waterlily flower and leaves

Wildflowers, What’s Blooming: Native Milkweeds

Named by Ponce de Leon in 1513, La Florida means “Land of Flowers” — and indeed it is!  Florida has more than 3,600 native and naturalized flowering species. Wildflowers are plants that grow in their natural state with little or no interference from man. Florida has 170 species of endemic wildflowers, which mean that they grow naturally in a certain area, and nowhere else. Because of this restriction, many are threatened, living on the verge of extinction. It is illegal to pick or dig wildflowers from public property, but there are many species that can be purchased for landscape use.

In this issue of Wildflowers: What’s Blooming , we explore three Florida native milkweed species:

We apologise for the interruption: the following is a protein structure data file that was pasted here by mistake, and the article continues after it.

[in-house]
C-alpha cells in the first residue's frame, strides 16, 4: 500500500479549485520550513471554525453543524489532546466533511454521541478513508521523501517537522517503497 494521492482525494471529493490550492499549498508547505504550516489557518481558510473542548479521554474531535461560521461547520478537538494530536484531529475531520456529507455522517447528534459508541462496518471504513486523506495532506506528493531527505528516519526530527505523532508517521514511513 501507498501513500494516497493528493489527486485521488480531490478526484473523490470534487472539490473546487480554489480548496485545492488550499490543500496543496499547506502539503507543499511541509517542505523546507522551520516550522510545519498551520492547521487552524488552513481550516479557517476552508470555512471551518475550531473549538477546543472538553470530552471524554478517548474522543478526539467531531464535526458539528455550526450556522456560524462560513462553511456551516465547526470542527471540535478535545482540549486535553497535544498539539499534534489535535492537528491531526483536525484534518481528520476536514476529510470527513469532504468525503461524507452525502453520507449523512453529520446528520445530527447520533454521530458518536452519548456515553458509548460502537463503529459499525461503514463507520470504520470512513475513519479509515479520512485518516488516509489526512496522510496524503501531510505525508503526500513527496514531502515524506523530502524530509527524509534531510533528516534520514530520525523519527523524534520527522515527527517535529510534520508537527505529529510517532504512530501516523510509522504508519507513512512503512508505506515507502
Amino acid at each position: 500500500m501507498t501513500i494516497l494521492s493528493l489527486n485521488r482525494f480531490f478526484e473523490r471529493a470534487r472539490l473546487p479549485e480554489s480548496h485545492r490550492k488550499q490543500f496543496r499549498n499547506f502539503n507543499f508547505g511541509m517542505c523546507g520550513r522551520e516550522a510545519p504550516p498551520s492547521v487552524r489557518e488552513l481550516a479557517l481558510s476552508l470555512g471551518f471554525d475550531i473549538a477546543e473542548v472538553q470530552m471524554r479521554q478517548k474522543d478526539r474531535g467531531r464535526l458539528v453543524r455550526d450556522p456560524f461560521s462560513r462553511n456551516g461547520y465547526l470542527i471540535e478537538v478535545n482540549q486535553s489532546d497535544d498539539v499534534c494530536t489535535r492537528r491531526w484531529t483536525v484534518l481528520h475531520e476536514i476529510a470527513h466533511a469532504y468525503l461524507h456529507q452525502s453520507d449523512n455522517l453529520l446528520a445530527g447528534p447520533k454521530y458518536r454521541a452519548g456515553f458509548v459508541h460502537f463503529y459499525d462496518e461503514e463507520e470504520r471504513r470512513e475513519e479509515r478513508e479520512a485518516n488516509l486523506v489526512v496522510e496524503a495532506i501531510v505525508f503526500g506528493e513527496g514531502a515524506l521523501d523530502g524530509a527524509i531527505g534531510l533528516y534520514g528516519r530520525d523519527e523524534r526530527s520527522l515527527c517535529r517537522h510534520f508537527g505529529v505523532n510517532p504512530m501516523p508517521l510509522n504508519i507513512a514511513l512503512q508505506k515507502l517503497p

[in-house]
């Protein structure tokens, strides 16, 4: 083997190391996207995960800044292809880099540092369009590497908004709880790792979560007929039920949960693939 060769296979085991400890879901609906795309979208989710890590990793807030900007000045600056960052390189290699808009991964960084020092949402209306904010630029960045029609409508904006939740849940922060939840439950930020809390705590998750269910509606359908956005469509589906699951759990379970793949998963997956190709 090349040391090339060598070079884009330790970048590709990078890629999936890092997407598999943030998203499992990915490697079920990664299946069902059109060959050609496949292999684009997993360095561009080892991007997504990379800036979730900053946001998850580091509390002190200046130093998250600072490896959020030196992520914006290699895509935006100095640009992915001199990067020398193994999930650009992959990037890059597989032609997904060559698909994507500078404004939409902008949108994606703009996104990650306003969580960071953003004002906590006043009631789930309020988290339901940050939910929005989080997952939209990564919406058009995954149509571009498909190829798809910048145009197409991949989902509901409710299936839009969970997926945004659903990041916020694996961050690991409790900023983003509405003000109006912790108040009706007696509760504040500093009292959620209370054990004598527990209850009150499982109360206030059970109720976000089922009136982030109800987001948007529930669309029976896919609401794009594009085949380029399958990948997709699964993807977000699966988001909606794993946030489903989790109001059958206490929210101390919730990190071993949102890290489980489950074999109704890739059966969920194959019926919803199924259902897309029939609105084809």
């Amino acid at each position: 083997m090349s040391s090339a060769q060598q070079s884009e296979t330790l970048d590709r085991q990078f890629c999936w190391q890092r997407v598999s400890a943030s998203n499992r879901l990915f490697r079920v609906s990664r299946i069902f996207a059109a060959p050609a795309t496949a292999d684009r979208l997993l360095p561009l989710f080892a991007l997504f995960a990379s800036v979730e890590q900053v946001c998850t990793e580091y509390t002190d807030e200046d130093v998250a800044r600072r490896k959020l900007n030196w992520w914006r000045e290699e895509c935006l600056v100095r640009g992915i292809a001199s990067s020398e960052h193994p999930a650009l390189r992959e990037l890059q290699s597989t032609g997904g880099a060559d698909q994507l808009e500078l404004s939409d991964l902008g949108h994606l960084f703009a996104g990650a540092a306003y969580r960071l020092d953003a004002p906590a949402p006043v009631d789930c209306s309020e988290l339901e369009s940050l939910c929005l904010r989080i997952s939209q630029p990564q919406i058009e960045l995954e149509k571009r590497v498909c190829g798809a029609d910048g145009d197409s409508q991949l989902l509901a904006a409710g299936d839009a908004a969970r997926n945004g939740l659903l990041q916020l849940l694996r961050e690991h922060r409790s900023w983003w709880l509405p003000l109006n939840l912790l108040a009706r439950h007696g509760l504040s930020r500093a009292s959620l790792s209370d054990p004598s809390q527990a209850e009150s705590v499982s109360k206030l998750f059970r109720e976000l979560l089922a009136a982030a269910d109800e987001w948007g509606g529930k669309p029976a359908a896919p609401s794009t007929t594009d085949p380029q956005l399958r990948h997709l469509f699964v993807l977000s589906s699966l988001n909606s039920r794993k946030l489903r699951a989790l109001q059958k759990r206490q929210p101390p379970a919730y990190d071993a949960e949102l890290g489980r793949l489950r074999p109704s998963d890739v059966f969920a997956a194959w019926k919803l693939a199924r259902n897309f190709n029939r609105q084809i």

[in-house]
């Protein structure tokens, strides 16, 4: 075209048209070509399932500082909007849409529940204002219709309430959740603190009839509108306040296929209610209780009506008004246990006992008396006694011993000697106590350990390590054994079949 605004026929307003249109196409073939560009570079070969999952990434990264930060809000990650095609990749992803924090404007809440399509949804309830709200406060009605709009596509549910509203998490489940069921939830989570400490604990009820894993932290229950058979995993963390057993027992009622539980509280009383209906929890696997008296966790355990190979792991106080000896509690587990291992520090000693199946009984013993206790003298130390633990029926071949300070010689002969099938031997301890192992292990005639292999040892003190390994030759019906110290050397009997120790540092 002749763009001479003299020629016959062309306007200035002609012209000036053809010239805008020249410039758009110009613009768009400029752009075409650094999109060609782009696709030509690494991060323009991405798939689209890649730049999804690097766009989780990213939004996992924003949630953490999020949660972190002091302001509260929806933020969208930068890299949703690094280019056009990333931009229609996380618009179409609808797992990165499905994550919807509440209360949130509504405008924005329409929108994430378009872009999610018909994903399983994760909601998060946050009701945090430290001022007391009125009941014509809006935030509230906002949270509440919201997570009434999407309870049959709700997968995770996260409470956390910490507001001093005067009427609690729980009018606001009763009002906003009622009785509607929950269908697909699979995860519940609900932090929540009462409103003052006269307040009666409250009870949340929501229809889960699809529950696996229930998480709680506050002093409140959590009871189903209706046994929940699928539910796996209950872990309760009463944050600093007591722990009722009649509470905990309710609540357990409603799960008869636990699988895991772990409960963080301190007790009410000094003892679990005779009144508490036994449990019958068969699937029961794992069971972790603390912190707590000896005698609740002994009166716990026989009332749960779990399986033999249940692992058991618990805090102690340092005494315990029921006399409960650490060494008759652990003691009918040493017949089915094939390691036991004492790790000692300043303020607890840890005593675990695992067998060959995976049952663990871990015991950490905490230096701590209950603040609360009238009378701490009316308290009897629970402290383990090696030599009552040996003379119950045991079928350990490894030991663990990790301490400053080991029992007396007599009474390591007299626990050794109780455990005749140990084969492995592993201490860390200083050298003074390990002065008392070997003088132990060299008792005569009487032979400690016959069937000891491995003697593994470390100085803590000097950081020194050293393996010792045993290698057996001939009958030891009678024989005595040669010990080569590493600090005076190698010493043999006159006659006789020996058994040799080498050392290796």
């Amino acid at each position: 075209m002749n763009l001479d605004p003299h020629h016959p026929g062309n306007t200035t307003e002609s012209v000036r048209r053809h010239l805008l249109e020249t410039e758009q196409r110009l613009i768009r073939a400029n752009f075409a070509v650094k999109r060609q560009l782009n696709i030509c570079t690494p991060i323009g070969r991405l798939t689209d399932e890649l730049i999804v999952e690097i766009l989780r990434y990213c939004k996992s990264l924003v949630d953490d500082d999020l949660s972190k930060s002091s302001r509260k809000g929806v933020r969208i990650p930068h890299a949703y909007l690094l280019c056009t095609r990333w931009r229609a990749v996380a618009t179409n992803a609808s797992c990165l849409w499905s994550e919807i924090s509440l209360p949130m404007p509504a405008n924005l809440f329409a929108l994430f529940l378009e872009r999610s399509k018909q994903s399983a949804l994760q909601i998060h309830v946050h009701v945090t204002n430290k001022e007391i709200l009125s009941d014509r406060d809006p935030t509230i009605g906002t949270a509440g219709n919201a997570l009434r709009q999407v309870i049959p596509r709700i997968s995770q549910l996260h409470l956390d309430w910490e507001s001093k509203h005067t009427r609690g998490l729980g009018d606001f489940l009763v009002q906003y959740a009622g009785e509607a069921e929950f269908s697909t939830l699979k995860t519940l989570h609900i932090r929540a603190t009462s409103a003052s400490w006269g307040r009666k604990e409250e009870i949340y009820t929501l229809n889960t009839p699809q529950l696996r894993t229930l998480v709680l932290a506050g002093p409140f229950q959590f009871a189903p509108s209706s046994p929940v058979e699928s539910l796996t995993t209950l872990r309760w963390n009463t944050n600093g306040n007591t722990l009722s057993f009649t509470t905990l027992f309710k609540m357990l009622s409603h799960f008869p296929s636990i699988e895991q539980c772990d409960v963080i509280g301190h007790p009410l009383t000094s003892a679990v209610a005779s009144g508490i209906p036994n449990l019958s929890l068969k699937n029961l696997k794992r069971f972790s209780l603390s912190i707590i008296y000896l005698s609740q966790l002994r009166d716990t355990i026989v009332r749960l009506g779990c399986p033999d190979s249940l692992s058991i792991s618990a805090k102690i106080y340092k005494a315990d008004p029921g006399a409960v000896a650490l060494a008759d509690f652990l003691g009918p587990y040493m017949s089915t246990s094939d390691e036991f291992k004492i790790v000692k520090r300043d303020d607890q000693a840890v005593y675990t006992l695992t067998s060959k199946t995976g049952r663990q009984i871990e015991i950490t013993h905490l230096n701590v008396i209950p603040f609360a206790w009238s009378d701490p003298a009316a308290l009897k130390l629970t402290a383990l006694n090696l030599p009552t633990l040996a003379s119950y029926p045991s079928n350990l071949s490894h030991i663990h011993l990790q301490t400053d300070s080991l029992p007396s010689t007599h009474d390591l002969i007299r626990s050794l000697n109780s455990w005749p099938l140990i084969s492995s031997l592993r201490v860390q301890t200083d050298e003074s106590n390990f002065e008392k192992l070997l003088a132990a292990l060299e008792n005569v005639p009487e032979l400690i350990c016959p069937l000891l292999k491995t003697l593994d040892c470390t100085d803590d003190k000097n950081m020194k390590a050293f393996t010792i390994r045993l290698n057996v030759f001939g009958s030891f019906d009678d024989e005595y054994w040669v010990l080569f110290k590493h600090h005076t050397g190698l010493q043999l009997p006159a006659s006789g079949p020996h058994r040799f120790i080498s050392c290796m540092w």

Wildflowers, What's Blooming: Native Milkweeds Fewflower Milkweed (Asclepias lanceolata) Deep red-orange flowers, nearly leafless stalks and milky sap are all characteristics that distinguish this species from A. tuberosa.  Growing in wet meadows, swamps and moist pine-lands, find these flowers blooming across the state in spring and summer. White Swamp Milkweed (Asclepias perennis) White flowers are clustered in umbels. Long, lanceolate leaves are oppositly arranged. Find this native milkweed growing in the swamps, wet woods and rivers banks throughout central and north Florida. Blooms spring, summer and fall. Butterfly Weed (Asclepias tuberosa) This bushy perennial grows two feet tall (or more) and produces bright orange, eye catching flowers. Leaves are mostly alternate and this species has no milky sap. Often grown from seed in home gardens, it can be found growing wild nearly throughout Florida in sandhills, pine flatwoods, pastures and other disturbed, sandy sites like ditches.

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